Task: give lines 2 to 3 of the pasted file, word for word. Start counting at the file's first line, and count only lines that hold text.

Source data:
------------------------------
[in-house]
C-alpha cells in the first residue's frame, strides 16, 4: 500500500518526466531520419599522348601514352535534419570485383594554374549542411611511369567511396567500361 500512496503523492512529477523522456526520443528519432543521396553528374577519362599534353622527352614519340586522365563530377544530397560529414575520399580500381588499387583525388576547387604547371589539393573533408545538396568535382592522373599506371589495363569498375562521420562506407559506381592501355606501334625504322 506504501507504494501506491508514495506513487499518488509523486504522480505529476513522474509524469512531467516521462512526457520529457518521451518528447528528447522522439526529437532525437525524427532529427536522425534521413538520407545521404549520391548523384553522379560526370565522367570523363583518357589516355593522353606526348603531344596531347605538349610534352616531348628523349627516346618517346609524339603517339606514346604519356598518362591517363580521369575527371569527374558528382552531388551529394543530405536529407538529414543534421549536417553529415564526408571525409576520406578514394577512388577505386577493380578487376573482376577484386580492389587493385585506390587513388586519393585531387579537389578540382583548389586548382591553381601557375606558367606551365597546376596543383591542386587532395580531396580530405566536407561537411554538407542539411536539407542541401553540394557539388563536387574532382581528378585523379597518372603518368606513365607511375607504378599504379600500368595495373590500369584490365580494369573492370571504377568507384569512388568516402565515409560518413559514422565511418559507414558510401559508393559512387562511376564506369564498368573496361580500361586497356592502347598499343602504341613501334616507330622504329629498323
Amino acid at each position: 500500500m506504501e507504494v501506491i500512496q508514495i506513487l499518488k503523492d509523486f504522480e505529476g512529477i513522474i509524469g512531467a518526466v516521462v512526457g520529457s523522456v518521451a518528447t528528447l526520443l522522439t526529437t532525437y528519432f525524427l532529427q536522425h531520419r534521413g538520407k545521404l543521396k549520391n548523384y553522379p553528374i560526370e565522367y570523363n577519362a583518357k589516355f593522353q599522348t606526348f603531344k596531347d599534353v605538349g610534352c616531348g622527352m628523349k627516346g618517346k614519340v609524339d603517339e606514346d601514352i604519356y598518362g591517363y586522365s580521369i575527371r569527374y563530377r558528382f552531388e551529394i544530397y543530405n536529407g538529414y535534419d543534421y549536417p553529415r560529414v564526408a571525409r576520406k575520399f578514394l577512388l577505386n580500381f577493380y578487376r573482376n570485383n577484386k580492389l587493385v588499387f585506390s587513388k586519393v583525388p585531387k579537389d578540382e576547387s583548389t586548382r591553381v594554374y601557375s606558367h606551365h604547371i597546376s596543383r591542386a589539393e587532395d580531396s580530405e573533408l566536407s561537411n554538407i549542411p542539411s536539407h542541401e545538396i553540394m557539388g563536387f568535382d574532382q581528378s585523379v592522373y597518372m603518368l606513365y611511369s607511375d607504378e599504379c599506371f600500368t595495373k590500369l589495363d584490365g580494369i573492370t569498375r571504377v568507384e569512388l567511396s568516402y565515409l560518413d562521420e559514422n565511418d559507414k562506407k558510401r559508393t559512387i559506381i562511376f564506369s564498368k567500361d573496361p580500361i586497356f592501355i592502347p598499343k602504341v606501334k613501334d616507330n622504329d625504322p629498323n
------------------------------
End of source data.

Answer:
C-alpha cells in the first residue's frame, strides 16, 4: 500500500518526466531520419599522348601514352535534419570485383594554374549542411611511369567511396567500361 500512496503523492512529477523522456526520443528519432543521396553528374577519362599534353622527352614519340586522365563530377544530397560529414575520399580500381588499387583525388576547387604547371589539393573533408545538396568535382592522373599506371589495363569498375562521420562506407559506381592501355606501334625504322 506504501507504494501506491508514495506513487499518488509523486504522480505529476513522474509524469512531467516521462512526457520529457518521451518528447528528447522522439526529437532525437525524427532529427536522425534521413538520407545521404549520391548523384553522379560526370565522367570523363583518357589516355593522353606526348603531344596531347605538349610534352616531348628523349627516346618517346609524339603517339606514346604519356598518362591517363580521369575527371569527374558528382552531388551529394543530405536529407538529414543534421549536417553529415564526408571525409576520406578514394577512388577505386577493380578487376573482376577484386580492389587493385585506390587513388586519393585531387579537389578540382583548389586548382591553381601557375606558367606551365597546376596543383591542386587532395580531396580530405566536407561537411554538407542539411536539407542541401553540394557539388563536387574532382581528378585523379597518372603518368606513365607511375607504378599504379600500368595495373590500369584490365580494369573492370571504377568507384569512388568516402565515409560518413559514422565511418559507414558510401559508393559512387562511376564506369564498368573496361580500361586497356592502347598499343602504341613501334616507330622504329629498323
Amino acid at each position: 500500500m506504501e507504494v501506491i500512496q508514495i506513487l499518488k503523492d509523486f504522480e505529476g512529477i513522474i509524469g512531467a518526466v516521462v512526457g520529457s523522456v518521451a518528447t528528447l526520443l522522439t526529437t532525437y528519432f525524427l532529427q536522425h531520419r534521413g538520407k545521404l543521396k549520391n548523384y553522379p553528374i560526370e565522367y570523363n577519362a583518357k589516355f593522353q599522348t606526348f603531344k596531347d599534353v605538349g610534352c616531348g622527352m628523349k627516346g618517346k614519340v609524339d603517339e606514346d601514352i604519356y598518362g591517363y586522365s580521369i575527371r569527374y563530377r558528382f552531388e551529394i544530397y543530405n536529407g538529414y535534419d543534421y549536417p553529415r560529414v564526408a571525409r576520406k575520399f578514394l577512388l577505386n580500381f577493380y578487376r573482376n570485383n577484386k580492389l587493385v588499387f585506390s587513388k586519393v583525388p585531387k579537389d578540382e576547387s583548389t586548382r591553381v594554374y601557375s606558367h606551365h604547371i597546376s596543383r591542386a589539393e587532395d580531396s580530405e573533408l566536407s561537411n554538407i549542411p542539411s536539407h542541401e545538396i553540394m557539388g563536387f568535382d574532382q581528378s585523379v592522373y597518372m603518368l606513365y611511369s607511375d607504378e599504379c599506371f600500368t595495373k590500369l589495363d584490365g580494369i573492370t569498375r571504377v568507384e569512388l567511396s568516402y565515409l560518413d562521420e559514422n565511418d559507414k562506407k558510401r559508393t559512387i559506381i562511376f564506369s564498368k567500361d573496361p580500361i586497356f592501355i592502347p598499343k602504341v606501334k613501334d616507330n622504329d625504322p629498323n